Friday, December 31, 2010
Ah, the continuous vertical feet of North Face, starts steep as a double black, ends as a blue. Trails join it, but nothing criss-crosses it or gets in your way. Now open. Long, steep and steady.
The name here is apt. I’ve found as the sun’s going down, the low light can be deceptive here. A horse-shoeing blue, the switchback means it's never too steep. But, you can tip over the edge of the bend to rip some natural snow. This hooks up to Lower Face under the lift…
Thursday, December 30, 2010
I love my fireplace. It's a Tulikivi and just kicks the heat out into the room. Great draft. Simple mantle. I can make a fire in my fireplace in my house in one minute, light it, and it's roaring.
This Christmas holiday we rented a house in Roxbury to be close to skiing at Plattekill. It's called The Captains House and had the absolutely required fireplace for our holiday rental in the western Catskills. 4 bedrooms, big dining table to eat our holiday meal at, great field and logging road to hike around in all that fresh snow, easy access to the main (read, plowed) road, and a beautiful, wide fireplace with a gorgeous hearth with brass guard rail and plenty of firewood. Perfect.
I got out my usual items (I even remembered to bring some LLBean fatwood from my house - love that stuff to help start the fire), then started to realize just how different each fireplace can be. The grate in this one was higher, and there was no kindling or smaller logs to help get things going like I have at my house. So outside we send the 13 year old to gather sticks - which being a 13 year old from Brooklyn he only did moderately well. But I had this.
Well, you can guess…..it was an anemic fire at best for about 3 hours we tried to pretend it was better than it was. Next evening rolls around and more of our holiday party have joined us, including one firemaker extraordinaire. He went out and gathered lots of kindling, especially those bare, dead low pine branches and placed an entire armful on the grate and then piled logs, criss-crossed for airspace, a few pieces of newspaper underneath and we were off. Five hours of the most beautiful roaring fire, tended to by said 13 year old and newly minted first fire mate with the bellows. It entertained him better than South Park reruns. Unfortunately, I forgot to take a photo of that fire.
Last year, friends introduced me to a wonderful New Years tradition. Take a piece of paper and on one side write your regrets for the year ending and on the other side write your wishes for the year you are starting. Then place it in the fire to burn and the smoke will exit your house and place those thoughts out in the universe.
Everyone walks through life a little differently and I'm sure there are many tried and true fire starting methods out there. A little humility and learning is always a good way to end the year. Here's to a 2011 filled with many memorable days and evenings in front of your fireplace, woodstove, or campfire.
Wednesday, December 29, 2010
Saturday, December 25, 2010
Okay so my husband begged me not to post this today, saying “I’m skiing there tomorrow I don’t want anyone else there…” But, as we’re supposed to get walloped with snow and Platty has the rep for more snow than the other ski hills in the Catskills, I’ve set out to find the reason and called up News Channel 13 meteorologist Jason Gough, a man I’m so used to hearing on the news that actually speaking to him, I keep expecting him to break into the regional forecast.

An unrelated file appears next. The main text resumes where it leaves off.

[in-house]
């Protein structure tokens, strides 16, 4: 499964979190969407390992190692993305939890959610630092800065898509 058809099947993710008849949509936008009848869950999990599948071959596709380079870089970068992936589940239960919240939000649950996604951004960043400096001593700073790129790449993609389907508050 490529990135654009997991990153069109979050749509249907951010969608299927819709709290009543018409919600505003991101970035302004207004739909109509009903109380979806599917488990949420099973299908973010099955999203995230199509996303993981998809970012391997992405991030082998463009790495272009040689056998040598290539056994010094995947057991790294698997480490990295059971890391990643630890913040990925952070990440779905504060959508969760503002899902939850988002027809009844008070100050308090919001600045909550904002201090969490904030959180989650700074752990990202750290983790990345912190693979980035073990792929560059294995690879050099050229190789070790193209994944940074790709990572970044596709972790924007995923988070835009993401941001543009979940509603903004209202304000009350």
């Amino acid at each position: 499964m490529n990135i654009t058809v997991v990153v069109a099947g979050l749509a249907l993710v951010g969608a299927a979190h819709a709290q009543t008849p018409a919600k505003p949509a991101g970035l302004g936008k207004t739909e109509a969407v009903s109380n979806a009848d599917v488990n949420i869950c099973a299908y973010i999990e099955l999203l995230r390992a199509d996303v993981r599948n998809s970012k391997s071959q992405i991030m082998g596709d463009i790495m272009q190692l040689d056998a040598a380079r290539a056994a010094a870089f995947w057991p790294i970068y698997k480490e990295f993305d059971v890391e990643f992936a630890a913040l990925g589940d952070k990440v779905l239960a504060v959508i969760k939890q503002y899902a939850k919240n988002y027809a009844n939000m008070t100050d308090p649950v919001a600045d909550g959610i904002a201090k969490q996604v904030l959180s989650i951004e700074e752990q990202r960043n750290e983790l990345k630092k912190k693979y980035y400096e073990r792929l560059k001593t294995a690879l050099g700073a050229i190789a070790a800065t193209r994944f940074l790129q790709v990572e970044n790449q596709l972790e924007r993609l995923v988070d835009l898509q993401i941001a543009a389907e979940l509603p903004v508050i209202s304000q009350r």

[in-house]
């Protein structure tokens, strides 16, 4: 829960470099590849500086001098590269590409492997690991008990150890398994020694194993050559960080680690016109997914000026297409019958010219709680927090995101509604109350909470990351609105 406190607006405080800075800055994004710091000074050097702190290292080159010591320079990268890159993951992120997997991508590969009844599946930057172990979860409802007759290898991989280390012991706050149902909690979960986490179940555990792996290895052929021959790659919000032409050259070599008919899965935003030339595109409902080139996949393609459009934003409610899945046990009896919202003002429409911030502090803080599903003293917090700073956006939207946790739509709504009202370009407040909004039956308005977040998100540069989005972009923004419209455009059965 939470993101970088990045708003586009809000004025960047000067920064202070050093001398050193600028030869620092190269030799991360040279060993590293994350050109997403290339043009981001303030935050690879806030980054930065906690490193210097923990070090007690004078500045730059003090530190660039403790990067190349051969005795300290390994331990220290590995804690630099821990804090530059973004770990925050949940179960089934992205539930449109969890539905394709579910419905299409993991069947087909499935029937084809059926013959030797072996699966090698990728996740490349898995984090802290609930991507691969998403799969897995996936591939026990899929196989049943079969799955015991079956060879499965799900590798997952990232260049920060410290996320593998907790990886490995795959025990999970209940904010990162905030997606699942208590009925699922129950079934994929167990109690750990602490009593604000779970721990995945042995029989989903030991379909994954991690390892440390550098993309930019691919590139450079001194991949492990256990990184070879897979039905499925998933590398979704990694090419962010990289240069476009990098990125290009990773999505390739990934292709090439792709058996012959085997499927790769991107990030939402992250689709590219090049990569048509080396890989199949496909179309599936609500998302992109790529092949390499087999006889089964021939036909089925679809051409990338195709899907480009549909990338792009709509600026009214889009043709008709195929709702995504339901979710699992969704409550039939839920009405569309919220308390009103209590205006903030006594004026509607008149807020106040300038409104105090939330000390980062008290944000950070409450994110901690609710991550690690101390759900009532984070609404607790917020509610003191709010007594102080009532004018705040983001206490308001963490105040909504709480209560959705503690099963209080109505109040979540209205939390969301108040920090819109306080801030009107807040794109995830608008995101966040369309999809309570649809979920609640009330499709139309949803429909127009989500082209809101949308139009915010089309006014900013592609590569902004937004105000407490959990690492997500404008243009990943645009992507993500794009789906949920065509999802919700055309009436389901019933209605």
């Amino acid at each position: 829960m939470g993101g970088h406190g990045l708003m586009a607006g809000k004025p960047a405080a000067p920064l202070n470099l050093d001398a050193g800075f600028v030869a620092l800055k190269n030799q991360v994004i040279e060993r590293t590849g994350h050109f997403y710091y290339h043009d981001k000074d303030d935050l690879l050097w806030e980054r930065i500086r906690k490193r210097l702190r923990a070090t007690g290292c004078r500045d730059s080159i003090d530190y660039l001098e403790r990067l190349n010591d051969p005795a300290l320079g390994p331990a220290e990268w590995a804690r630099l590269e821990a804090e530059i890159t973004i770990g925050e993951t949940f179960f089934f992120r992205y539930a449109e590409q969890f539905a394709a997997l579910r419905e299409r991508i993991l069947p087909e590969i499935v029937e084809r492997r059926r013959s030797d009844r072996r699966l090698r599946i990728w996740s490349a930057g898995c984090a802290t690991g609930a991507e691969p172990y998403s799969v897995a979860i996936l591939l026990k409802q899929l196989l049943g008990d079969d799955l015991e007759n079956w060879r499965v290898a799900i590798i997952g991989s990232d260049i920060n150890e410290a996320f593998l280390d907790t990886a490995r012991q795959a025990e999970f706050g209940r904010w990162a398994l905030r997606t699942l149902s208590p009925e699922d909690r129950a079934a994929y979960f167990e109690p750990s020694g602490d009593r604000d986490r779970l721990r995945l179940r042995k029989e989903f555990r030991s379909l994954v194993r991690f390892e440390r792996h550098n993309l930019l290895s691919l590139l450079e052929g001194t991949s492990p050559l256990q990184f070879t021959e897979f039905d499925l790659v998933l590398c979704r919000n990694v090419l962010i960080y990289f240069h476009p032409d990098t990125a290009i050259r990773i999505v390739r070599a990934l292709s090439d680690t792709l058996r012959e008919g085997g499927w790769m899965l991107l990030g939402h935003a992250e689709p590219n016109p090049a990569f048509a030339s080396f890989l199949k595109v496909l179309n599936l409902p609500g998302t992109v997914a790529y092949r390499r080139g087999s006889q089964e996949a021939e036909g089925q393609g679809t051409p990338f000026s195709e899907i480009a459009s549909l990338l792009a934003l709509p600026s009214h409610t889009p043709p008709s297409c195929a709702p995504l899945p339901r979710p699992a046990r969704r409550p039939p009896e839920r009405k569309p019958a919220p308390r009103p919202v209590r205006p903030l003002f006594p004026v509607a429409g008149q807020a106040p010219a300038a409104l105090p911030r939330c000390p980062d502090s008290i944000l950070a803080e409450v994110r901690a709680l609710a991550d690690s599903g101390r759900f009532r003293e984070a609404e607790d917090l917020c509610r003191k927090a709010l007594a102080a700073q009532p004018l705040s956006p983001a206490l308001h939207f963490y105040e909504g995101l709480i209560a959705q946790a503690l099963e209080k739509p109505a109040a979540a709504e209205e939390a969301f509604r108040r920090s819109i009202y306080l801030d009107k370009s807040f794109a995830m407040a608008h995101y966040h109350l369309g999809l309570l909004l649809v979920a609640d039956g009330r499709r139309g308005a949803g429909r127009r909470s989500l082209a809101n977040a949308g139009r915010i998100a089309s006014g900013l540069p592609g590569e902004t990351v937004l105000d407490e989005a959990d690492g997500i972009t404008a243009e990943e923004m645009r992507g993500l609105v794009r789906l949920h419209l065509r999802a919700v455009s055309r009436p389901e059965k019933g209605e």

From Albany and a skier, he sympathizes with my need to explain the snow, but as a scientist he insists on the numbers. So officially it’s not a slice of heaven or this little fairytale spot or something magical—even if it might feel that way to me. Technically it’s a combination of trailing lake effect snow (where water off Lake Erie and Lake Ontario evaporates and falls downwind of the lakes. As soon as the evaporated water runs into colder air, snow begins in earnest. And, Jason says, height helps especially the farther one gets from the lakes. In our case, on Plattekill. Lake effect snow is also technically what contributes to the 500 or so inches the Wasatch Range in Utah gets every year as Great Salt Lake water evaporates and snows on Alta …). Here it hits the slope of the mountain, which funnels the moisture up and creates precipitation.
While Jason says Nor’easters produce most of our snow in any given year (thank you weather gods for a nice Christmas present), Plattekill with its western-facing slopes benefits too. As he puts it, “If you were to geographically design a mountain in that spot, facing west is exactly what you’d want.”
While I had him on the phone I asked him to shake his snow globe and check his crystal ball. Would we get anything from La Nina? Officially no, but that’s also good, because some people say it will bring less snow. “We get no impact,” he says, “not a damn thing. Our snow comes from the Nor’Easters…” And, I might personally venture to add Plattekill’s secret slice o’ heaven…
Wednesday, December 22, 2010
I had no idea how hard making snow was. Or if it’s even snow. For the record it is. Snow itself has many different categories (graupel anyone?) The kind Chris Nolan and Colin Oliver make is a recipe of water and compressed air pushed through a snowgun or fan gun or snow cannon – all are deployed at Platty. Easy, just add water, right? Plus temperatures below 32 F. Wrong.